Enriching the Tradition

What follows is my translation of the preface from the French edition of Meditations on the Tarot, which differs in subtle ways from the authorized English translation. Since the letters were written in French for a definite reason, it is not unimportant to refer to that text. Understanding this preface will make clear the aim and method of the meditations and we should take what Tomberg says here with great seriousness.

First of all, the reader will come to know what Christian Hermetism really is, but only after meditating, not just reading, the letters. The meditations also reveal much about the author; hence, one should be way about relying on rumours, speculations, or third party reports that would contradict or add to anything in the letters themselves.

So the letters constitute a work about Christian Hermetism and the intent is to draw others into that stream, thereby enriching the Tradition. Note that, although the author lived in England, he chose the French current of Hermetism over the British. The British version of Hermetism, transmitted particularly through the Golden Dawn order and its many offshoots, is pagan, whereas the French version is Christian.

Finally, Christian Hermetism is not a set of static dogmas, but a living current of Tradition that depends on like-minded spirits for its continuation. The manner in which Tomberg proposes to “enrich” that Tradition is explained in the letters, but it has to do with reuniting the Church of Peter with the Church of John.


These meditations on the major arcana of the Tarot take the form of letters addressed to the unknown friend. This unknown friend is everyone who will read them, and after meditated on them, he will know with certainty what Christian Hermetism is. He will see that through these letters the author says more about himself than he could have in any other way, and he will know him better, thanks to them, than from any other source.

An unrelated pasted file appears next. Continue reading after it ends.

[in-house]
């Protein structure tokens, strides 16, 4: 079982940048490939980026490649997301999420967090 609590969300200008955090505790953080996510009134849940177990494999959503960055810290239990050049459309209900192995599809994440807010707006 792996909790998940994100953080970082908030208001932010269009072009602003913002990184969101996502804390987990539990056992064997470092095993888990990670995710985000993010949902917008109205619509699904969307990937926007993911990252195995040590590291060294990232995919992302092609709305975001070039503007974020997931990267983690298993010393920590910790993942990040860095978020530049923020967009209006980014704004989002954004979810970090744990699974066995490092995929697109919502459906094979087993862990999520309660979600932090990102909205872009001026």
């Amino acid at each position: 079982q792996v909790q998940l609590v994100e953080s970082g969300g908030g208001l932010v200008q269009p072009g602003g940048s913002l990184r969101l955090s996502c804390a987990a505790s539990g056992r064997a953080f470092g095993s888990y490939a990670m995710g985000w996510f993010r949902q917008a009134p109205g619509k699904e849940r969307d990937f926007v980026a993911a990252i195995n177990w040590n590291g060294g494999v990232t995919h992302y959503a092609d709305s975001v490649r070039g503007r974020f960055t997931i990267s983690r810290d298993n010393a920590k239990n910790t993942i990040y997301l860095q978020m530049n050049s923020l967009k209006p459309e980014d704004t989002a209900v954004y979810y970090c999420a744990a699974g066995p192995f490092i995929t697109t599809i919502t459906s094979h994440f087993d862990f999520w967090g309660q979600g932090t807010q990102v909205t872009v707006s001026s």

These letters were written in French—which is not the mother tongue of the author—because it is in France, and in France alone, that a living literature on the tarot has continued since the 18th century. Moreover, there exists there as well a continuous tradition of Hermetism, which joins the spirit of free research with respect for the Tradition. These letters, throughout their contents, will thus be able to become an integral part of the Tradition, as well as enriching it.

In the capacity of support of and contribution to the Hermetic tradition, whose origin is lost in the night of time that has become mythical, the epoch of Hermes Trismegistus, these letters are the concrete expression of an ancient current of thought, effort, and revelation. Their goal is to make the Tradition come alive again in the 20th century, but also, and especially, to enable the reader, the unknown friend, to immerse himself in this current, perhaps in a definitive way. That is why the numerous citations of ancient and modern authors that you will find in these texts are due neither to literary considerations, nor to a concern for erudition. They intend only to evoke the masters of the Tradition, so that they may be present, with their aspirations and the light of their thought, in the current of meditation that these letters illustrate, these twenty two spiritual exercises that will enable you, dear unknown friend, to immerse yourself in the current of the living Tradition and to penetrate to the heart of the community of spirits who have served it and are serving it. The citations are there only to point out this community. For the links of the chain of the Tradition are not made of thoughts and efforts alone, but, above all, of living beings who are at the origin of these thoughts or efforts. The essence of the Tradition is not a doctrine, but a community of spirits that endures from age to age.

From beyond the grave, your friend greets you, dear unknown friend.

One Reply to “Enriching the Tradition”

  1. Altering the translation from:

    “The addressee in this instance is anyone who will read all of them and who thereby acquires definite knowledge, through the experience of meditative reading, about Christian Hermeticism.


    “This unknown friend is everyone who will read them, and after meditated on them, he will know with certainty what Christian Hermetism is.”

    …is certainly helpful in elaborating the method one uses in exploring the letters. “Meditative reading” to me simply means a close reading, something still in realm of discursive thought. Admittedly, this is all that I have accomplished with MOT. That these letters require meditation rather than simply a close reading is somewhat lost in the book translation.

    Mouni Sadhu’s works have been helpful to me in understanding the difference between concentration and meditation, and the reliance of the latter upon the former. Tomberg elucidates these two methods in the first two letters, and it has been widely discussed on Gornahoor, but I simply did not “get” what was required before reading Sadhu. I am still struggling to “make haste slowly” with concentration at the moment.

Comments are closed.